Here are two articles relevant to lead remediation in New York garden soil. Eco Brooklyn gets a lot of calls from clients with a child on the way and a recently purchased house. They intelligently tested the soil in the garden to be sure it is safe for toddlers and to their dismay they often find it has lead in it.

Our solution is usually to remove the top layer of soil, add a protective root barrier and then bring in new soil. We then landscape the garden using salvaged bricks or bluestone to create a patio and native plantings  area free of lead contaminated soil.

Garden Soil Remediation

This garden was barren with lead soil when we got to it. We removed the top layer of soil and brought in a layer of rich compost. We then landscaped with all salvaged materials – bluestone, deck, planter, border. We then planted. The ground was planted with ecological grass which takes a season to grow in. 

Removing the soil is costly however. So recently we have started to look into stay-in-place solutions. The most common one is to simply dilute the existing soil with certain kinds of material.

The best options we have found so far are to load the soil up with rich compost, which is full of iron, manganese, phosphorous and organic matter. These elements reduce the uptake of lead in humans and plants. The iron and manganese bind with the lead and thus make it less accessible. The phosphorous and organic matter increase the soil PH, which reduces the availability of lead uptake.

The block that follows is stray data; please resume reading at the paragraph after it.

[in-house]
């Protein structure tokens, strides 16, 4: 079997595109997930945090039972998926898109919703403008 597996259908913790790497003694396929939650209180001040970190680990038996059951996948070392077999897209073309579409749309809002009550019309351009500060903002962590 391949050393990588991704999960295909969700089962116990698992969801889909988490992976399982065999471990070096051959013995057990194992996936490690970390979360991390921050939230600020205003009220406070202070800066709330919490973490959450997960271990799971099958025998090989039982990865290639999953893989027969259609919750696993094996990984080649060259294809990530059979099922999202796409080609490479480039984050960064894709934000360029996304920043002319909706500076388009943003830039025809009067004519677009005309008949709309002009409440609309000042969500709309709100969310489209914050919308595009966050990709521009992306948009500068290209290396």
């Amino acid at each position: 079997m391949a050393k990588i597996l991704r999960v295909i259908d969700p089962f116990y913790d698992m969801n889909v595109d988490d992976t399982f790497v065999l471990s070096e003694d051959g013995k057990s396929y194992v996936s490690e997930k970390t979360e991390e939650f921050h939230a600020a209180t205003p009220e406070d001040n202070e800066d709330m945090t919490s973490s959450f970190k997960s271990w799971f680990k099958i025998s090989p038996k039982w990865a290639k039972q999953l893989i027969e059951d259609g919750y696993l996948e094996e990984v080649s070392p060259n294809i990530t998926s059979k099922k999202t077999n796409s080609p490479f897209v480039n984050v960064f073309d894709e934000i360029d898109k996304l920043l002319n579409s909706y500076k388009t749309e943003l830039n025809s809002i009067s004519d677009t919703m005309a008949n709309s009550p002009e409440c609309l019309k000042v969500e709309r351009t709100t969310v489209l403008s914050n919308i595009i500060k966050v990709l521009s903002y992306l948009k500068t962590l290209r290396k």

Some studies have found that doing this actually renders vegetables grown in the contaminated soil safe to eat. Getting the soil to be safe for toddlers is more of a challenge but we are becoming increasingly more confident with this new process. We aren’t completely there yet but we are working towards a solution that involves simply adding specific kinds of compost to the soil. This would reduce the remediation time and cost considerably.

As a New York green contractor and landscaper we feel that remediating NY gardens is a crucial part of making our city safe. There is no point in building a beautiful garden if the soil is toxic. Along with building healthy homes, the garden is a top priority for the safety of our children.

The following two articles are very interesting and worth reading:
Cornell U.